Monday, December 22, 2008

California Supreme Court Redefines Good Samaritan

I was fairly shocked to learn the normally reasonable California Supreme Court  botch a case regarding Good Samaritan laws. An individual--who had been drinking and smoking marijuana--rendered aid at a motor vehicle accident pulling the driver from the allegedly smoking car. The driver suffered traumatic injuries to her liver, requiring surgery, and to her spine. Secondary to either the accident or the extrication, the driver suffered paraplegia and brought a negligence suit against the individual who had extricated her from the vehicle.

At trial, the original court agreed the defendant was covered under the Good Samaritan laws, as would be expected, however, on appeal this decision was overturned. The appeals court found that the statute covers only "emergency medical care" (ed: original emphasis) and not the actions taken by the defendant. Eventually the appeals reached the state supreme court, and the court found in favor of the plaintiff agreeing with the appeals court's finding that the care provided by the defendant--removing the plaintiff from her vehicle--was inconsistant with the language and intent of the applicable Good Samaritan statutes.


Somehow, somewhere, the California Supreme Court has forgotten that removing your patient from harms way is the first step in patient care. Well okay, it comes after your safety, your partner's safety, and any bystander's safety (scene safe? BSI?). Still, if a patient is in a burning car, the first thing to do is remove the patient from the burning car. You cannot be expected to provide emergency medical care if the scene is not safe for you, your partner, or your patient. It stands to reason then, that the most fundamental form of Basic Life Support is removing your patient from danger.

What the California Supreme Court has done with their overly pedantic finding is to redefine a Good Samaritan and to change the rules of the game. The defendant in this case probably should be sued for negligence given all of the other facts in the case, however, they shouldn't be exempt from Good Samaritan laws merely because of a language technicality. People are already hesitant enough to provide bystander care with how lawsuit happy our society is, and now people in California have even less of a reason to provide care. Hopefully the legislature will iron this issue out in the new year.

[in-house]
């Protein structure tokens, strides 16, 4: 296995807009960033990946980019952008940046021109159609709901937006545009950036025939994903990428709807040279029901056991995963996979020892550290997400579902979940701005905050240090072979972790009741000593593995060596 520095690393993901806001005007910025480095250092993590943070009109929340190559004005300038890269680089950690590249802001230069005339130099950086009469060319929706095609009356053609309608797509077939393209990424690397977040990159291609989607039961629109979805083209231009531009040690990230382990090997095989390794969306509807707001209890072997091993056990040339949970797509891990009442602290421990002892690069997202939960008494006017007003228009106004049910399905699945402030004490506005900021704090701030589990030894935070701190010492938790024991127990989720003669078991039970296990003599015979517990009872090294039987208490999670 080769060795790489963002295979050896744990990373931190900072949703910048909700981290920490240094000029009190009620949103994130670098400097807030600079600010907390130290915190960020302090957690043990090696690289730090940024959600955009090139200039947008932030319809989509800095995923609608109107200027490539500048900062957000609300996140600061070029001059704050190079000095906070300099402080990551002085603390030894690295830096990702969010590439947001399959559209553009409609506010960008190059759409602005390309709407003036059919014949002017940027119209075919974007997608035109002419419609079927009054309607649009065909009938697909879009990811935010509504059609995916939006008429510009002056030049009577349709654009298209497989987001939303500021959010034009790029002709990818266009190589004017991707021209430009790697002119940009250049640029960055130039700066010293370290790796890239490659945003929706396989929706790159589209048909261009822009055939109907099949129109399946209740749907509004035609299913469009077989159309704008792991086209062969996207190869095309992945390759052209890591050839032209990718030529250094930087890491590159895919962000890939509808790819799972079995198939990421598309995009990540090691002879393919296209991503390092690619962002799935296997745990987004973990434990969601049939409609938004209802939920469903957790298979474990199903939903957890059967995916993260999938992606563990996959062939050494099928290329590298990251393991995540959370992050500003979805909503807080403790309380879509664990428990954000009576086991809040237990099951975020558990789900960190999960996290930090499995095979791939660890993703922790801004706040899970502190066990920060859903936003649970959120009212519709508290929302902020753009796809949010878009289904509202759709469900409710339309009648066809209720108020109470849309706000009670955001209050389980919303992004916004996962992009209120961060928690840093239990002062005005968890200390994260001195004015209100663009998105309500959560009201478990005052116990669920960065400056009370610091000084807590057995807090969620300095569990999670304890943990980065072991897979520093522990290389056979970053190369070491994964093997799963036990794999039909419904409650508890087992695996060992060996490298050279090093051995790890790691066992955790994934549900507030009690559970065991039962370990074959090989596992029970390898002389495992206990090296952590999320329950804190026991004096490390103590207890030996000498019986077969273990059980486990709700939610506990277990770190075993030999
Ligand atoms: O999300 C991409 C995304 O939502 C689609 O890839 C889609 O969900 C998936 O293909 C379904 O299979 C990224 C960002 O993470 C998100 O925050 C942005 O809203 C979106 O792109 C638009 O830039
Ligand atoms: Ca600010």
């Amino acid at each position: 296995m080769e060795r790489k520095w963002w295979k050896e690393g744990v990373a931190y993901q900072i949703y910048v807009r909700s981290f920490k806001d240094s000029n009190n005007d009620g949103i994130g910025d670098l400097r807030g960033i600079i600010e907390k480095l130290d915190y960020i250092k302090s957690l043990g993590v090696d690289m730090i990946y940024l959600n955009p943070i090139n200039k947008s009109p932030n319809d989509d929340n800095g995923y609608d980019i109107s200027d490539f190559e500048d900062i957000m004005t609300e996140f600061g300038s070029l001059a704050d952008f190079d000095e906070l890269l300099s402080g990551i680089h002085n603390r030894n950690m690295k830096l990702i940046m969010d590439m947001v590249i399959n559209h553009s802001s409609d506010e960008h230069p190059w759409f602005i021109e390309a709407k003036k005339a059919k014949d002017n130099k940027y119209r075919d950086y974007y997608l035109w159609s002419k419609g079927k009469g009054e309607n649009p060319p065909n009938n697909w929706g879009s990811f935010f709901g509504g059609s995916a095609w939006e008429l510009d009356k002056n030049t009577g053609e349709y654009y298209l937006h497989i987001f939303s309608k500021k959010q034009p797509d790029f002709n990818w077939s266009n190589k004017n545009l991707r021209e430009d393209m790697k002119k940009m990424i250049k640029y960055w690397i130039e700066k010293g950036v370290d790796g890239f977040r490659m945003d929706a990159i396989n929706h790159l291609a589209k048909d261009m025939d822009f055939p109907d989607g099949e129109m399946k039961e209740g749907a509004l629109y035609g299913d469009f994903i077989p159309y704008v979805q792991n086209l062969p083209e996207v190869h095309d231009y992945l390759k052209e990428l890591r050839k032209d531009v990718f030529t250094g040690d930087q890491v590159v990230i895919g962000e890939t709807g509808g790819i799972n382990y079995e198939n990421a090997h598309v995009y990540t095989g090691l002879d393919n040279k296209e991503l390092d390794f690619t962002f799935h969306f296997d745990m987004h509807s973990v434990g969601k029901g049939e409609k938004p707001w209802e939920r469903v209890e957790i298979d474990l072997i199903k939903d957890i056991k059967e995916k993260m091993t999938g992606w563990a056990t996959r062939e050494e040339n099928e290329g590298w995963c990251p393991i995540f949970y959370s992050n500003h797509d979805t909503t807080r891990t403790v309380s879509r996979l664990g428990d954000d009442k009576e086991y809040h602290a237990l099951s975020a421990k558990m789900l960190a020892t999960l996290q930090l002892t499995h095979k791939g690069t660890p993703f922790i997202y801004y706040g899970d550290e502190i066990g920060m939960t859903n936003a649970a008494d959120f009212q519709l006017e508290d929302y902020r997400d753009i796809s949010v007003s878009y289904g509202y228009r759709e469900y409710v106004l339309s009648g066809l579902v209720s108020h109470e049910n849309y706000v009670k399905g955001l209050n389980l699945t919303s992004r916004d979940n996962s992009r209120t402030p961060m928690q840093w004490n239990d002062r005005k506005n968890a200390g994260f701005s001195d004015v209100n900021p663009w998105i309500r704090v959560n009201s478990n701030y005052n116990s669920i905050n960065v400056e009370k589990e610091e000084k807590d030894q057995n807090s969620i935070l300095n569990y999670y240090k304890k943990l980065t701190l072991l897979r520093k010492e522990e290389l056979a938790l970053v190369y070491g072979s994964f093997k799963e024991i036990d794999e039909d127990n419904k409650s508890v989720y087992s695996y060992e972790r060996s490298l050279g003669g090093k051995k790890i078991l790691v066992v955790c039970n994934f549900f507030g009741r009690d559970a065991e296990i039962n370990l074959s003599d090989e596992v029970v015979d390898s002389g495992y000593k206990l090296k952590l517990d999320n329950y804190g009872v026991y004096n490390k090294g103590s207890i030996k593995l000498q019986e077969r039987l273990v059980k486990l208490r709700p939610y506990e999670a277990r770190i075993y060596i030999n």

Thursday, December 18, 2008

Wound Care and Non-Adherent Dressings

On our ambulance, the two least used forms of dressings are occlusive dressings and non-adherent dressings. It is easy to explain why we don't use occlusive dressings (ed: sucking chest wounds, while popular on ER, are NOT the mainstay of our site EMS), but it is a little bit harder to explain why we don't use non-adherent dressings often.

Typical wound care for an EMT-Basic consists of slapping a stack of 2x2, 3x3, or 4x4 gauze pads on the wound while applying direct pressure. If we have other things to do we'll ask the patient to hold the gauze, or tape it down. I can't ever recall ever using a non-adherent dressing or being asked for one; moreover, our wound care protocols do not give mention to them. Interestingly enough, before yesterday I probably would have been unable to give an indication for a non-adherent dressing without a little bit of thought.